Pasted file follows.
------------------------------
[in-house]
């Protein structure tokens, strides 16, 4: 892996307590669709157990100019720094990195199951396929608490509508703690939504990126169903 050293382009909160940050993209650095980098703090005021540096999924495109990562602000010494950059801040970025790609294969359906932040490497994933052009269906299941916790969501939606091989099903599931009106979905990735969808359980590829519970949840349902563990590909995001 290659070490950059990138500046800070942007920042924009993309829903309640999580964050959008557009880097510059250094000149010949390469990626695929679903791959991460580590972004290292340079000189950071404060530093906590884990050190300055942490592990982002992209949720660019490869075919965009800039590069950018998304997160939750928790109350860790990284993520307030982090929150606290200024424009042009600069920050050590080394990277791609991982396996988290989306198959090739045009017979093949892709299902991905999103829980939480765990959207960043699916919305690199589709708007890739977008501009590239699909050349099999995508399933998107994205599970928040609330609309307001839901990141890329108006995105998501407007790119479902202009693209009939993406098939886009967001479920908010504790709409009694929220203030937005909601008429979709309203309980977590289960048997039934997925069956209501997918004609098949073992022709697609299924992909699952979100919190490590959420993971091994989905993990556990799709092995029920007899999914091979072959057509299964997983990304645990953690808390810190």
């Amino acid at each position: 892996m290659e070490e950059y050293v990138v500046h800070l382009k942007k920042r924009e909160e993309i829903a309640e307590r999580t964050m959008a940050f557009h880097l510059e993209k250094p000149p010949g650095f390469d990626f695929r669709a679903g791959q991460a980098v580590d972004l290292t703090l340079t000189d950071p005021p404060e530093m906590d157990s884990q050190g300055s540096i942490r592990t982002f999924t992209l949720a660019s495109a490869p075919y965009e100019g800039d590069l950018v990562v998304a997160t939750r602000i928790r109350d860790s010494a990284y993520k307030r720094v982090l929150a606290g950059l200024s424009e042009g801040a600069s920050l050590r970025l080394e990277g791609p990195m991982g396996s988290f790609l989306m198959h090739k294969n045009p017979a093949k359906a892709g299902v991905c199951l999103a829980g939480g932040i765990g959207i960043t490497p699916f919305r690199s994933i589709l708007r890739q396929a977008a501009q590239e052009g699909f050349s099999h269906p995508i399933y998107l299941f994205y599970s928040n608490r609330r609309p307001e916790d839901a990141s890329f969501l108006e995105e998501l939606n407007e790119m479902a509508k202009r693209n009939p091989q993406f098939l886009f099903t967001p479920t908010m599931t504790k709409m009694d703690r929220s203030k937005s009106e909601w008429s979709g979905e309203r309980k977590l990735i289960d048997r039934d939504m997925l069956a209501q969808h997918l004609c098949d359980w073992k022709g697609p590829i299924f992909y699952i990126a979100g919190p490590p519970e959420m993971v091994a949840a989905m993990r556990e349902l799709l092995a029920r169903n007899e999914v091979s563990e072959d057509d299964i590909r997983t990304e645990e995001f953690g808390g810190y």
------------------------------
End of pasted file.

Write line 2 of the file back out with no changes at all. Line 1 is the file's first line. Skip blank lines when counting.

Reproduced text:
């Protein structure tokens, strides 16, 4: 892996307590669709157990100019720094990195199951396929608490509508703690939504990126169903 050293382009909160940050993209650095980098703090005021540096999924495109990562602000010494950059801040970025790609294969359906932040490497994933052009269906299941916790969501939606091989099903599931009106979905990735969808359980590829519970949840349902563990590909995001 290659070490950059990138500046800070942007920042924009993309829903309640999580964050959008557009880097510059250094000149010949390469990626695929679903791959991460580590972004290292340079000189950071404060530093906590884990050190300055942490592990982002992209949720660019490869075919965009800039590069950018998304997160939750928790109350860790990284993520307030982090929150606290200024424009042009600069920050050590080394990277791609991982396996988290989306198959090739045009017979093949892709299902991905999103829980939480765990959207960043699916919305690199589709708007890739977008501009590239699909050349099999995508399933998107994205599970928040609330609309307001839901990141890329108006995105998501407007790119479902202009693209009939993406098939886009967001479920908010504790709409009694929220203030937005909601008429979709309203309980977590289960048997039934997925069956209501997918004609098949073992022709697609299924992909699952979100919190490590959420993971091994989905993990556990799709092995029920007899999914091979072959057509299964997983990304645990953690808390810190």